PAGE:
The wall lean is any easy, classic pose to pull off when you know how to set it up. Have your model lean against the wall with their back arched slightly. This will help avoid looking like you’re trying to disappear as a wallflower. To create interesting angles, have your model lean her head against the wall. Make sure the lean is subtle so that her neck doesn’t look strained
This pose has become popular for female portraits on social media channels. It’s a casual pose the exudes power and confidence. Have your model straighten one leg and lean on the other to create a balanced, flattering pose.
Trying to achieve a cozy look? This pose is perfect for campaigns centered around the cooler seasons. To avoid unflattering angles, have your model keep their embraced arms slightly distanced from their body. The mood of this pose can change based on the model’s expression. Have them smile for something cute and fun, or have them look off in the distance for a mysterious and serene look.
Extending your hands up in the air is a great way to elongate your body without having to worry about a complicated pose. To really create distance and height, shoot slightly below your model so that the lens is pointing up. For beginner models, have them put their hands through their hair to create a more natural look.
Standing still doesn’t create a very interesting photo. We love the leg cross pose because it is simple but strong. Adding slight variations like this to poses can help create a natural look. Leaning back slightly on your back leg while just barely lifting your front will result in an elongated, flattering portrait.
This is another easy one to pull off, but the results are stunning. Have your model put their hands on their face to create a natural frame around their features or ape the lens space with their fingers and thumbs for a fun alternative view. They’ll want their hand positioning to be symmetrical for the best results. This is a great pose for shooting close-ups.
Rest Your Head
Have your model sitting on a comfortable surface for this pose. This particular one lends a lot of opportunities for variety since it is so versatile. You can have your model rest their head in their hands, on the wall or on their shoulder muscles.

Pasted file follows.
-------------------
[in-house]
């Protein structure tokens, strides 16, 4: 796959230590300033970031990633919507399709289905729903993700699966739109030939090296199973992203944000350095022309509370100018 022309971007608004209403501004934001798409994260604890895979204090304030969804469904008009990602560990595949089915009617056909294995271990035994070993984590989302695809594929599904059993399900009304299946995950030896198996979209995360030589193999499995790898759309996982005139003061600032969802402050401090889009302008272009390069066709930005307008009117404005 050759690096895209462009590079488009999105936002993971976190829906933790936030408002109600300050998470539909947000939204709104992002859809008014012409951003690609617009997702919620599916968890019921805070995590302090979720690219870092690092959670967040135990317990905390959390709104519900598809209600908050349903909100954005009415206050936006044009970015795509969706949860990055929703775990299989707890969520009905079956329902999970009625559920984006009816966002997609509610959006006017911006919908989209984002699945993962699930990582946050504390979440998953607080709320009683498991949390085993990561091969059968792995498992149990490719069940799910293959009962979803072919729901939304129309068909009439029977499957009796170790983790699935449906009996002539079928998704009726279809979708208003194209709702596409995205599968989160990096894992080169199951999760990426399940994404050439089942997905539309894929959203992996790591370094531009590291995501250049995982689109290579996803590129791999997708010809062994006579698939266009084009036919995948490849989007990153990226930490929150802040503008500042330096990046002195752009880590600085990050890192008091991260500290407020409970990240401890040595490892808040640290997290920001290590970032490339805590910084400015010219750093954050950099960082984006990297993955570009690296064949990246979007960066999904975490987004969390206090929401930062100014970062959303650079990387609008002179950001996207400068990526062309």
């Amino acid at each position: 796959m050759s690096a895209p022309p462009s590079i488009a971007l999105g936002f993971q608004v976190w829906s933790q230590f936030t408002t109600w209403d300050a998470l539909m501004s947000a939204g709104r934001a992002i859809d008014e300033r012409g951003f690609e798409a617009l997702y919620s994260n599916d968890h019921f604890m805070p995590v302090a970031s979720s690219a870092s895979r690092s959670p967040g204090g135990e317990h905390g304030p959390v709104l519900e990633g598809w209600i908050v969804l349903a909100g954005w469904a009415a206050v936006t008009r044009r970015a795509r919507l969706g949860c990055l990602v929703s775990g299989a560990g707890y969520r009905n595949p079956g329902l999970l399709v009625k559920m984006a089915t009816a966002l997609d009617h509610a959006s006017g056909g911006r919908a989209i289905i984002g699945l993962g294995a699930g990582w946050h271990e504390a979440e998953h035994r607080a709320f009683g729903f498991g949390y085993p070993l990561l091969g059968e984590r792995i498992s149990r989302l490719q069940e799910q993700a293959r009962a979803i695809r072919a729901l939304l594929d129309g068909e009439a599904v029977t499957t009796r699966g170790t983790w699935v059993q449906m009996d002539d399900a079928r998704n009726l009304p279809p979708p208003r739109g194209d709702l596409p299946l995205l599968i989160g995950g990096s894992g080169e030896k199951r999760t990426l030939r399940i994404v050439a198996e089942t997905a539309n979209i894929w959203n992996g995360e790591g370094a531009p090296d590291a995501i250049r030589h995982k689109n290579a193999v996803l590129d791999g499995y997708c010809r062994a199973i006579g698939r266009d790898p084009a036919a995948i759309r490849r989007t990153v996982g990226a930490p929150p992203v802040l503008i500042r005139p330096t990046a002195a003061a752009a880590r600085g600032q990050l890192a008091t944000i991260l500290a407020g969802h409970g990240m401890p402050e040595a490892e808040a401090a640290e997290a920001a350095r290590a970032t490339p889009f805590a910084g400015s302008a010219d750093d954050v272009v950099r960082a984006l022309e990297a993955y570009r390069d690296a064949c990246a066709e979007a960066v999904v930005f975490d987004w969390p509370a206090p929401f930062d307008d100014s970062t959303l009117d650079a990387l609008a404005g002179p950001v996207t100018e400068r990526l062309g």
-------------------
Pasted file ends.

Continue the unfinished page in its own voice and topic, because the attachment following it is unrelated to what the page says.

Sitting sideways is a flattering pose for almost any model. It is an easy one to pull off, too. For an interesting final portrait, have your model look straight ahead rather than at the camera. The silhouette created from this pose is gorgeous.
Lie Down on Back
We’ve covered a lot of standing and sitting female model poses, but laying down can be just as flattering and interesting. Have your model lie on their back for a dramatic image. Shoot eye level to the model, right down on the ground with them, but don’t have them look directly into the lens.
Lie Down on Stomach
For a more playful twist on the previous pose, have your model lie on their stomach with their upperbody propped up on their elbows. The bend in their arms along with their face placement on their hands will create flattering angles. You can even have them kick their legs up for more dimension in the portrait.
Best Photo Filters For Female Portrait Photos
Whenever you’re in doubt about how to style and set up your shots with a female model as the focus, just use the above female pose reference guide. This will all help with the production of your photography, but the real portrait magic comes from post-production work. You don’t have to go overboard with the edits to make your portraits stand out. Instead, use subtle filters to enhance your work and create a flattering finished product that both you and your model will be happy with.
Picsart is the best place to go for free, easy-to-use filters. You can apply them on the go using the Picsart app, or you can use the web editor to fine tune your images. We’ll show you how to use the best photo filters for female portraits here.
Here’s how to add filters to your portraits using the Picsart web editor on your computer:
Step 1) Open the Picsart web editor in your browser and click Upload in the bottom right corner to select your image from your computer.
Step 2) Tap the fx icon to open a selection of photo filters. From there, choose one that you would like to apply to your image.
Step 3) Use the Adjust and Blend features in the icon menu above your image to control the look of the filter.
Step 4) When you are happy with how your portrait looks, tap Export in the top right corner to download your image.
Here’s how to add a stunning filter on Picsart using your mobile device:
Step 1) Open the Picsart app and tap on the plus sign at the bottom of your screen.
Step 2) Upload the portrait you’d like to edit.
Step 3) Tap on Tools and Adjust to edit the image to your specification.
Step 4) Tap fx to open the collection of photo filters. Select the one you like and tap Apply.
Step 5) When you’re finished, tap on Save or Post.
Now that you have fifteen versatile female poses reference in your back pocket, you’re ready to get out there and start building your portfolio with female portraits. Have fun getting creative and building off of what you’ve learned here. And, as always, be sure to share your female portrait shots with Picsart so you can inspire other photographers.